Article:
As promised, Gray Fishtag Research, Inc. (GFTR) recently expanded their wildly successful, non-profit Multi-Species Charter Boat Tagging program implemented in Costa Rica and has now been introduced to Baja Sur.
“Tracy and Marco Ehrenberg, owners of Pisces Sport Fishing and long-time supporters of tag and release, own and manage over 35 sport fishing charter boats, have agreed to create the Pisces Research Center,” Bill Dobbelaer, general manager of Gray Taxidermy, Pompano Beach, Fla., announced recently at the Los Cabos Tuna Jackpot Tournament. "We look forward to working together on this fast-growing and exciting project.”
THE OTHER TWO boats managed to tag three dorado and one blue marlin.
“In addition,” he added, “the Red Rum fleet owned by John Donovan, and the Go Deep fleet run by Captain Frankie, have also agreed to be part of the program.”
Captain Frankie was the first Captain to deploy a GFTR tag in a blue marlin estimated to weigh approximately 350 pounds. Previously, this was a fish that would have been killed.
During the WON event the GFTR team introduced the program to the participants as well as to the public. The response was overwhelming as anglers crowded their display to hear more about the project.
During the tournament, the team trained the top local fleets and supplied them with the necessary tools and tags to get started.
The two Gray offices as well as the Pisces office will offer the products and receive the data cards in the Marina so everyone can collect the data necessary to grow the model and track the multiple species that Cabo has to offer. There are over 400 active charter boats in one Marina in Cabo and the amount of data possibilities are staggering.
Last summer, GFTR invited me to become involved and provided me with ample tagging kits to distribute to Guides who fished either from the beach or boats. Roosterfish are the primary target, though they are also interested in many other inshore species.
Gary Bulla, a fly fishing guide from Santa Paula, Calif., frequently hosts trips to the Los Arenas area, had the honor of having one of his clients be the first to place a GTFR tag in a roosterfish in Baja. His season recap which follows was encouraging:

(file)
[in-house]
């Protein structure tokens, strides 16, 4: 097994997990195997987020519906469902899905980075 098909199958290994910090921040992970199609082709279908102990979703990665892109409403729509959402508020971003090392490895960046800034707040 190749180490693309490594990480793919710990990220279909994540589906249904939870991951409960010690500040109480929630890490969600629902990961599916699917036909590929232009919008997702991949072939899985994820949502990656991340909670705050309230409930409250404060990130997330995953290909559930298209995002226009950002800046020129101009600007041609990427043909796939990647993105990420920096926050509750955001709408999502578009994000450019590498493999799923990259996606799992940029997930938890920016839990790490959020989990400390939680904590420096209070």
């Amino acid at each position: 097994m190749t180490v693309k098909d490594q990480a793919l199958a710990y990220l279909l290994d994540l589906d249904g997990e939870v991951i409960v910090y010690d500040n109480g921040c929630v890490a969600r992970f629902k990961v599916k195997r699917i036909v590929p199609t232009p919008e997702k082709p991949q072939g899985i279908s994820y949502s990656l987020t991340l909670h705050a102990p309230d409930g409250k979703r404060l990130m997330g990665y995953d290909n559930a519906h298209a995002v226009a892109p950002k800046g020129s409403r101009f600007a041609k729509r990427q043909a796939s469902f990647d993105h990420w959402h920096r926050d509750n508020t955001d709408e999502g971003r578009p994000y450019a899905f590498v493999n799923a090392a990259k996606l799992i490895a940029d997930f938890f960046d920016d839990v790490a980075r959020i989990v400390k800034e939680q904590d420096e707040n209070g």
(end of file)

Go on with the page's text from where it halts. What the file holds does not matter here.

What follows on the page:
“On my trip to Baja this fall, there was more sardina fry around than I have seen in all my years of inshore fishing . . . acres and acres.”
“Most of the roosters were small that we caught on fly. The big boys were traveling solo and keyed on ladyfish; our sardina would not bring them up except for a look.”
Bulla continued, “The roosters we caught were mostly in the Bahia del Muertos or near Cerralvo. If I had used the tags on dorado as well, we would have run out of tags the second day. This is a great program! Grays sending out certificates and contacting the client when a tag is recovered is terrific. Thanks for including me and my clients.” …Gary Bulla's Saltwater Flyfishing Adventures.
On Saturday, after the Los Cabos Tuna Jackpot Tournament was completed, GTFR Team invited staff members to join them aboard boats provided by Pisces, Red Rum and Go Deep for a day of fishing and to observe the tagging process first-hand.
Dale Hightower from Seaguar, Alex Henry from GTFR, along with one of the Okuma Representatives were aboard the “Go Deep.” As always, every fishing trip is an “expect the unexpected” and this one was no different.
After passing land’s end and heading north toward Cabo Falso, we found a school of porpoise with a few tuna and a striped marlin or two. The mate tossed out a caballito and was bit instantly; when the porpoise leaped off the stern, I couldn’t believe my eyes. It had the bait and hook in the corner of its mouth!
I had never seen that happen in my entire fishing career. Alex Henry shrugged his shoulders, commenting that it happens frequently in Florida. Go figure…
Turned out that was the only notable event for us that day. The other two boats managed to tag three dorado and one blue marlin.
The Los Cabos sport fishing community has already embraced the tagging program in a big way.
Dobbelaer and his team’s two-year collaborative effort is already making a difference in the International sport fishing community. Less than one year old, the organization has assembled an impressive advisory panel of industry leaders – all game-changers in their own right – who recognize potential international possibilities that would combine recreational angling, sport fishing operations, scientists and researchers globally. This information will provide data that could assist world leaders in making the best possible decisions in order to preserve world-wide resources for generations to come.
For more information visit http://grayfishtagresearch.org/